Regular readers of Problematics, here’s an announcement: the way most of you access this column changes from today. All these months, the bulk of the responses to my puzzles came from readers of the print edition, outnumbering those who accessed my puzzles from the web version. From now on, at least for the foreseeable future, the web is the only place where Problematics will appear. It remains easy to access; all you need to do is use the Hindustan Times app on your mobile.
Nothing else changes. As always, here are two new puzzles for the week, followed by readers’ solutions to the previous week’s puzzles. At the same time, even though Problematics has been appearing simultaneously in print and online for nearly 15 months now, we can look at this as some kind of new beginning. This week’s puzzles, therefore, are deliberately kept a little easier than most previous ones.
The wife of a gambler secretly takes his debit card to an ATM and changes its PIN so that he can no longer withdraw more money than the family can afford to lose. To complete the lockout, she logs into his banking account and changes that password too.
The gambler, however, is more intrepid than his wife has bargained for. Finding his savings inaccessible, he breaks open his wife’s piggy bank and recovers a bunch of ₹10 coins — 64 of them. He goes to a gambling den that follows very simple rules: if a client places a bet on something, he either loses it all or wins that exact amount.
Years of losing have taught the gambler that one must never bet all their money at one time. He places 32 coins on the gambling table and keeps the remaining 32 as insurance for the future. And he wins! “Now I have 96 coins. I will bet half of those this time,” he decides and now places 48 coins on the table.
He wins again. Scarcely believing his luck, he counts his 144 coins and places 72 on the table, only to lose the third bet. Still optimistic, however, he stakes half his remaining coins and wins the fourth bet. Following the same strategy, he bets two more times, losing on both occasions.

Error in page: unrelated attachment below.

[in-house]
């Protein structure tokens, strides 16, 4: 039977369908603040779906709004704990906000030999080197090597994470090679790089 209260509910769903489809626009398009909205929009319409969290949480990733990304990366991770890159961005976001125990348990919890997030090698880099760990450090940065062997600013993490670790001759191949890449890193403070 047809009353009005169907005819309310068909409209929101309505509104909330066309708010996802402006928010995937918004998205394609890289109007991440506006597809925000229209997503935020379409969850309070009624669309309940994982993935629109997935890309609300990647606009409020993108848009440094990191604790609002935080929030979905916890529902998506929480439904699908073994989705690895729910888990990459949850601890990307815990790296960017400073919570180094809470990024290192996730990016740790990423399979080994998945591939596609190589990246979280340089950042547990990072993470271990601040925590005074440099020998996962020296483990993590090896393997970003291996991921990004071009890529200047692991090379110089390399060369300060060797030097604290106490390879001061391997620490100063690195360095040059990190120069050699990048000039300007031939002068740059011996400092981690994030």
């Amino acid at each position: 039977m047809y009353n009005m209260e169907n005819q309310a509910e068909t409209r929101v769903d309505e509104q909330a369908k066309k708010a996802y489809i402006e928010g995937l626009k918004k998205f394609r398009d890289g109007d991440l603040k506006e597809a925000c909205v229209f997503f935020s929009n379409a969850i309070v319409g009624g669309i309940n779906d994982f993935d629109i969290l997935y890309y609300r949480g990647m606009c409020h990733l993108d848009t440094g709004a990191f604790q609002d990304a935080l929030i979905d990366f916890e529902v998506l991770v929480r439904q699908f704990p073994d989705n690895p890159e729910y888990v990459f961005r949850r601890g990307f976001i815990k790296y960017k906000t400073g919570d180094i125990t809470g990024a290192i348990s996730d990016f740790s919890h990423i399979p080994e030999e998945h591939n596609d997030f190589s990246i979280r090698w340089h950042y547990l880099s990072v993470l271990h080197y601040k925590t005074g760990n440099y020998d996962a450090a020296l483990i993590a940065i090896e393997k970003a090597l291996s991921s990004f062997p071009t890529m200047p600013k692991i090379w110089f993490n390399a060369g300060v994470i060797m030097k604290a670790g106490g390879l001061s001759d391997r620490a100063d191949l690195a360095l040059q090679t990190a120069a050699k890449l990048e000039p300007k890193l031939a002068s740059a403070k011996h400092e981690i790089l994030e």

Before going home, he counts his losses from the six bets: 32 + 48 – 72 + 36 – 54 – 27 = –37.
“I won three bets, lost three others, and was poorer by 37 coins in the end,” he thought. “If the same number of wins and losses had come in a different order, I might perhaps have made a profit.”
He calculated what might have happened if he had won the first three bets and lost the last three, and found that he would still have lost the same number of coins: 37. He looked at other combinations, but the end result was always the same.
Why does –37 keep coming up irrespective of the order of three wins and three losses?
At a race in which the champion is 2.5 times as fast as the last-placed competitor, they finish six minutes apart. How much time did each of the two take to complete the race?
MAILBOX: LAST WEEK’S SOLVERS
The spider would travel a total of 420 inches: 140 inches on the 500-inch pole, then 240 inches on the 375-inch pole.
Since one end of the 375-inch pole rests 225 inches above the ground, the width of the road is
√ (375² – 225²) = 300 inches.
The height of the top end of the 500-inch pole is
√ (500² – 300²) = 400 inches.
The intersection divides the two poles in the ratio 400:225, or 16:9. So, the spider traverses the 500-inch pole for 500*9/25 = 180 inches, and the 375-inch pole for 375*16/25 = 240 inches.
Total distance traversed = 180 + 240 = 420 inches.
— Group Captain RK Shrivastava (retired), Delhi
The movies are as follows:
RUT AT KIWILAND: wait Until dark
(it appears that there is a slight mistake in this anagram, which should be RUT AT KIWILAND)
FAMILY YARD: mY FaiR LaDy
HUSTON’S ENTRY: tHE nUn’s story
ADAM, BORN IN IRAN: roBin and MariaN
CAN WE PARADE: wAr and PeacE
The anagram we get is URYRDHEUBNAPE, which gives AUDREY HEPBURN, the famous Hollywood actress of yesteryear.
— Ajay Ashok, Mumbai
Indeed, as several readers have pointed out, the anagram misprinted as RUT AT KIWIKAND should have read RUT AT KIWILAND. Thankfully, all of them recognised the typo and proceeded to solve the puzzle.
Solved both puzzles: Group Captain RK Shrivastava (retired; Delhi), Ajay Ashok (Mumbai), Amit Khanna (Fremont, California), Prof Anshul Kumar (Delhi), Bhuvi Jain (Delhi), Dr Sunita Gupta (Delhi), Bhasker Mundhra (Ghaziabad), Rohit Khanna (Noida), Sakshi Tayal (Ghaziabad), C Subba Rao (Hyderabad), Akshay Bakhai (Noida), Shishir Gupta (Indore), Mohammed Zidane (Delhi), Amardeep Singh (Meerut), AR Kamal Passi (CPWD)
Solved #Puzzle 63.1: Dr Nakul Makkar (Noida), Kanwarjit Singh (Chief Commissioner of Income Tax, retired; Delhi), Yadvendra Somra (Sonipat), Anil Khanna (Ghaziabad), Sandeep Asthana (Ghaziabad), Naresh Dhillon (Gurgaon), Prisha Gupta (Amity International, Saket), Gurdeep Singh (Delhi), Vikas Nanda (Pathankot), NK Shrivastav (Chandigarh), Shri Ram Aggarwal (Delhi), Amar Lal Miglani (Mohali), Sushma Pandhi (Chandigarh), Arun Gupta (Greater Noida), Vivek Aggarwal (Bangalore), Vineet K Dargan (Delhi), YK Munjal (Delhi), Moolchandra Gupta (Pune), Darshil Srivastava, Shruti Garg, HP Choudhury, Tanika Gupta, Anjali Kashikar
Solved #Puzzle 63.2: Rakesh Sahni (Noida), Shawn Jacob (Navi Mumbai), Jasleen Kaur (Delhi), Sundarraj C (Bangalore), Dr GL Arora (Delhi), Hanit Kaur (Chandigarh), Chandramohan Vavullipathy (Mumbai)
Problematics will be back next week. Please send in your replies by Friday noon to email@example.com